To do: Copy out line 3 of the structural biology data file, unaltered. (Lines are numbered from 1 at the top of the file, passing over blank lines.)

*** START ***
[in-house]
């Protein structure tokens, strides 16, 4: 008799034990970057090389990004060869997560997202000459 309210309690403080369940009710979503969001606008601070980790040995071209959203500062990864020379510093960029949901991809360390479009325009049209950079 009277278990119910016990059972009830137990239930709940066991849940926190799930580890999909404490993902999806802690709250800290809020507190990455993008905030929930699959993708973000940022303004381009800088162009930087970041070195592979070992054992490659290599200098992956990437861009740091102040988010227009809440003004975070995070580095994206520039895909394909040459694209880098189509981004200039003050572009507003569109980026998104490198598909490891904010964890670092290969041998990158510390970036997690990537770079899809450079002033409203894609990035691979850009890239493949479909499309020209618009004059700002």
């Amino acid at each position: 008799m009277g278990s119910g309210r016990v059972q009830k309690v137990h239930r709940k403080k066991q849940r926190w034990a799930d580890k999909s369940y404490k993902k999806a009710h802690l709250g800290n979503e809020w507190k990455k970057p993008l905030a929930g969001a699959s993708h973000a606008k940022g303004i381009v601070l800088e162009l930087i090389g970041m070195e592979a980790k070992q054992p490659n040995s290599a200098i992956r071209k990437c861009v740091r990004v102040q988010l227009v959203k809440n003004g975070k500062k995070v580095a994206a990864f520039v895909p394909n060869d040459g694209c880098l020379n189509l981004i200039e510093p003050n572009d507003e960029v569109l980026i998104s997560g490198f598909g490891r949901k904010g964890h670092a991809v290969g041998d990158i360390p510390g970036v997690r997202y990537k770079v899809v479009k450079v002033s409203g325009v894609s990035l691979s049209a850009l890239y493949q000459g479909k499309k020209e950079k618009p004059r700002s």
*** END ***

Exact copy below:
């Amino acid at each position: 008799m009277g278990s119910g309210r016990v059972q009830k309690v137990h239930r709940k403080k066991q849940r926190w034990a799930d580890k999909s369940y404490k993902k999806a009710h802690l709250g800290n979503e809020w507190k990455k970057p993008l905030a929930g969001a699959s993708h973000a606008k940022g303004i381009v601070l800088e162009l930087i090389g970041m070195e592979a980790k070992q054992p490659n040995s290599a200098i992956r071209k990437c861009v740091r990004v102040q988010l227009v959203k809440n003004g975070k500062k995070v580095a994206a990864f520039v895909p394909n060869d040459g694209c880098l020379n189509l981004i200039e510093p003050n572009d507003e960029v569109l980026i998104s997560g490198f598909g490891r949901k904010g964890h670092a991809v290969g041998d990158i360390p510390g970036v997690r997202y990537k770079v899809v479009k450079v002033s409203g325009v894609s990035l691979s049209a850009l890239y493949q000459g479909k499309k020209e950079k618009p004059r700002s």